About Heirloom Audio Productions
Heirloom Audio Productions is a company with a Christian foundation that offers high quality, epic, and memorable historical fiction radio drama about Christian heroes. It seems they put a lot of thought and heart into their offerings, attempting to not just tell a story but really bring it to life for their listeners. To this end, they research the story's details, bring in a skilled vocal cast to play out the characters roles, and complete the experience with professional level music and sound effects.
They offer a number of audio adventures, including In the Reign of Terror (which I'm reviewing here) and two others that we've reviewed in the past: The Dragon & The Raven and Beric the Briton. Plus more to which we've not yet had the pleasure of listening: The Cat of Bubastes (a story set in ancient Egypt), With Lee in Virginia (about a soldier's experience with The Confederate Army), In Freedom's Cause (about William Wallace and Scotland), and Under Drake's Flag (about Sir Francis Drake and the Spanish Inquisition)... and more to come!
In addition to all of the radio dramas, Heirloom Audio Productions also offers their Live the Adventure Club, which is a website with subscription access that provides a lot of resources, activities, movie reviews, and special bonus material. (Note: at the time of writing this blog post, they are offering a 3-month trial to the Live the Adventure Club so you can check out everything they have to offer.)
Some of the bonus material we had access to included a downloadable study guide (which I'll explain more below), e-book, MP3 version, soundtrack, the official script, wallpaper, and a printable poster that sports a verse and quote from the story: "What man intends for evil, God intends for good", plus other extras.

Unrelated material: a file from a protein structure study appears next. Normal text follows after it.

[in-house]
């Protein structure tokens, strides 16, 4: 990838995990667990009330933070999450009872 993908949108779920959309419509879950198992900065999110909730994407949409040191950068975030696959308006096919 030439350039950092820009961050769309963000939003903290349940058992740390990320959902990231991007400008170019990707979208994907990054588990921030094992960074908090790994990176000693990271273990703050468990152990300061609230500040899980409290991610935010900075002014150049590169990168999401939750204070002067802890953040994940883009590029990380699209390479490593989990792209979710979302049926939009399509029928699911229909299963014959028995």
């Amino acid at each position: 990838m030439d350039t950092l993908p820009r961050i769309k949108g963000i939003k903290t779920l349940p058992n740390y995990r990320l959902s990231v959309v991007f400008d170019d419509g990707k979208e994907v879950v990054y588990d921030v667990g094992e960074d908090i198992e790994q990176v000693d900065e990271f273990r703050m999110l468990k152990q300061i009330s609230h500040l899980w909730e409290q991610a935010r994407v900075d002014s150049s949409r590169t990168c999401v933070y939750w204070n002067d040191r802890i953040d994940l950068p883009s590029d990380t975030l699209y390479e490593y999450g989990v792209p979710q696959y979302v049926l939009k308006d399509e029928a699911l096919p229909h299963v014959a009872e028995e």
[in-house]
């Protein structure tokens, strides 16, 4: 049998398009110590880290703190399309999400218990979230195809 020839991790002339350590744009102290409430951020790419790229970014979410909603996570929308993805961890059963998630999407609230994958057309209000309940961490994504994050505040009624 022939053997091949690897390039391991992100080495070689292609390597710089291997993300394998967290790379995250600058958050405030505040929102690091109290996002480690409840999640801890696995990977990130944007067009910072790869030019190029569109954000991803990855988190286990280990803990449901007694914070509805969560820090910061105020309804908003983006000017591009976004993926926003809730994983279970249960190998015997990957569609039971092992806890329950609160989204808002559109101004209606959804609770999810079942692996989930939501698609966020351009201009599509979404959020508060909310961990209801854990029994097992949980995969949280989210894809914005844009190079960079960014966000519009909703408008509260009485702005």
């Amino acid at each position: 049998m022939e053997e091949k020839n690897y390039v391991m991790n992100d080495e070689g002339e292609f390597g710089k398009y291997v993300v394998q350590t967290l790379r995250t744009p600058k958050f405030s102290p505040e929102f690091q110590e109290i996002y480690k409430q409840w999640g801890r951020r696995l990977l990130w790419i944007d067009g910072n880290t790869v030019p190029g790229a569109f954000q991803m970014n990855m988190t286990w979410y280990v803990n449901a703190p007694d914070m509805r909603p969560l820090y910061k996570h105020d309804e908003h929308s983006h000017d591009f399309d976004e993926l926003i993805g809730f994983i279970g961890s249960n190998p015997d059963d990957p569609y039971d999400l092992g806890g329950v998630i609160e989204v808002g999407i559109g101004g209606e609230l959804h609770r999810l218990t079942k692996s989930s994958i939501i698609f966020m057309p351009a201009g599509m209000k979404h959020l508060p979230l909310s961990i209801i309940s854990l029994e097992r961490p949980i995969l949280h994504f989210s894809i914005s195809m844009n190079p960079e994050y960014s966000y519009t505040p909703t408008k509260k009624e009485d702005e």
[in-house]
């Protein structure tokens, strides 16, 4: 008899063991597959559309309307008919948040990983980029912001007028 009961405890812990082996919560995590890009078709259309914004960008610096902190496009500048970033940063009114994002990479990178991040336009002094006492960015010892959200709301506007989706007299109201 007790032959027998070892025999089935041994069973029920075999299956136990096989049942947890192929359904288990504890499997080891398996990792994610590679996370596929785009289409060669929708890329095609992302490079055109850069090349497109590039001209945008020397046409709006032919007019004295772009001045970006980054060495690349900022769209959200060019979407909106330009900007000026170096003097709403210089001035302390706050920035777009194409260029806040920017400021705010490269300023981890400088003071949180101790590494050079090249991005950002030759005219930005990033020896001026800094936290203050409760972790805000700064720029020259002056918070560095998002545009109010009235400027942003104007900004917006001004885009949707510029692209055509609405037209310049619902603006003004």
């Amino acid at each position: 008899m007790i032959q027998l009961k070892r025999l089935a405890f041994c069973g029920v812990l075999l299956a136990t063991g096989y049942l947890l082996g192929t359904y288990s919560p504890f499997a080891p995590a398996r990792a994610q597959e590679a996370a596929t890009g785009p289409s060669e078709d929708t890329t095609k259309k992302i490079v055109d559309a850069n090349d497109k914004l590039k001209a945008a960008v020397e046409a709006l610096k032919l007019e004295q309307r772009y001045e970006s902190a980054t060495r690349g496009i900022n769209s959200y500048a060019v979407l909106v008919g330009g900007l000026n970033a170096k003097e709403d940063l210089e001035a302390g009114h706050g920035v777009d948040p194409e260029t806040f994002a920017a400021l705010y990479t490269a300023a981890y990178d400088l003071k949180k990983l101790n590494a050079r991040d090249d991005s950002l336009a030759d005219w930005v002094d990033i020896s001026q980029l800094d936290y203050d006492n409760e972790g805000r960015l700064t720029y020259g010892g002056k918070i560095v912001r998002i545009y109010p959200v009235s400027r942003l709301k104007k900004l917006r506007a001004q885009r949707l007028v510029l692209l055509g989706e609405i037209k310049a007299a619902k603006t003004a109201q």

Upon receipt of our package in the mail, we opened it right away. I noticed the great cover artwork that piques ones interest and sets the tone for the story. We put our new CDs in the van so they'd be ready to listen to next time we were on the road... but we had a hard time waiting to get started. As I've mentioned before, audio books are a big part of our lives, both homeschool and just for fun. We play them at various times and in different places, but we go through the most books while traveling to and from various activities. We listened to hours upon hours of books during our road trips too!
The study guide breaks down the story into small chunks of time and then has a page for each section. Each page consists mainly of three parts: "Listening Well" points, "Thinking Further" questions, and a "Defining Words" section, all of which are designed to help listeners and homeschool families get the most out of their experience. The "listening well" questions guide the child (and parent) through the story and bring attention to points of interest, as well as help gauge comprehension and memory of what was heard. The "thinking further" section is an opportunity to delve ever further into the time period, the characters, and/or the lessons learned from the story. They involve things like looking a place up on a map, talking about intentions or inferences, and critically examining actions or events. And the "defining words" part is essentially a vocabulary list (without definitions). I did not see the answers to the questions anywhere, so it is might be best used if the parent is also listening to the story and as a basis for discussion, but it could also be used as an assignment for older children to write their responses, if you prefer.